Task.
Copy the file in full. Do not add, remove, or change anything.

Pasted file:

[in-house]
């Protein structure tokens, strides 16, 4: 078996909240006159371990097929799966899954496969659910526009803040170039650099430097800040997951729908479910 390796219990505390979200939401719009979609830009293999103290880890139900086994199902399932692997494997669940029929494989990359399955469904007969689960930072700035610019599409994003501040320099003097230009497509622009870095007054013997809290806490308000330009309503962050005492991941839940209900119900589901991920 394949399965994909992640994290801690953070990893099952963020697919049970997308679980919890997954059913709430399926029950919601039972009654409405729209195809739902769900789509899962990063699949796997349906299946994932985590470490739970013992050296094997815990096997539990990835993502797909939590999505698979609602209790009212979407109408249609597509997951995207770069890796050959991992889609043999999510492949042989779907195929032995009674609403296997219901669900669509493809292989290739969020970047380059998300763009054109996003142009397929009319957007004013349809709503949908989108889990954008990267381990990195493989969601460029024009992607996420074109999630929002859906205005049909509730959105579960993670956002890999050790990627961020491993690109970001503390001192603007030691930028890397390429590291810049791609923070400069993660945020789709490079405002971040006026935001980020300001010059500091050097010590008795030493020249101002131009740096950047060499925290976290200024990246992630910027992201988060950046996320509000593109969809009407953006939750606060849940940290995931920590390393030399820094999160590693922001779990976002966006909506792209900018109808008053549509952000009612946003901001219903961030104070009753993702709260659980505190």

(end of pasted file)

[in-house]
């Protein structure tokens, strides 16, 4: 078996909240006159371990097929799966899954496969659910526009803040170039650099430097800040997951729908479910 390796219990505390979200939401719009979609830009293999103290880890139900086994199902399932692997494997669940029929494989990359399955469904007969689960930072700035610019599409994003501040320099003097230009497509622009870095007054013997809290806490308000330009309503962050005492991941839940209900119900589901991920 394949399965994909992640994290801690953070990893099952963020697919049970997308679980919890997954059913709430399926029950919601039972009654409405729209195809739902769900789509899962990063699949796997349906299946994932985590470490739970013992050296094997815990096997539990990835993502797909939590999505698979609602209790009212979407109408249609597509997951995207770069890796050959991992889609043999999510492949042989779907195929032995009674609403296997219901669900669509493809292989290739969020970047380059998300763009054109996003142009397929009319957007004013349809709503949908989108889990954008990267381990990195493989969601460029024009992607996420074109999630929002859906205005049909509730959105579960993670956002890999050790990627961020491993690109970001503390001192603007030691930028890397390429590291810049791609923070400069993660945020789709490079405002971040006026935001980020300001010059500091050097010590008795030493020249101002131009740096950047060499925290976290200024990246992630910027992201988060950046996320509000593109969809009407953006939750606060849940940290995931920590390393030399820094999160590693922001779990976002966006909506792209900018109808008053549509952000009612946003901001219903961030104070009753993702709260659980505190």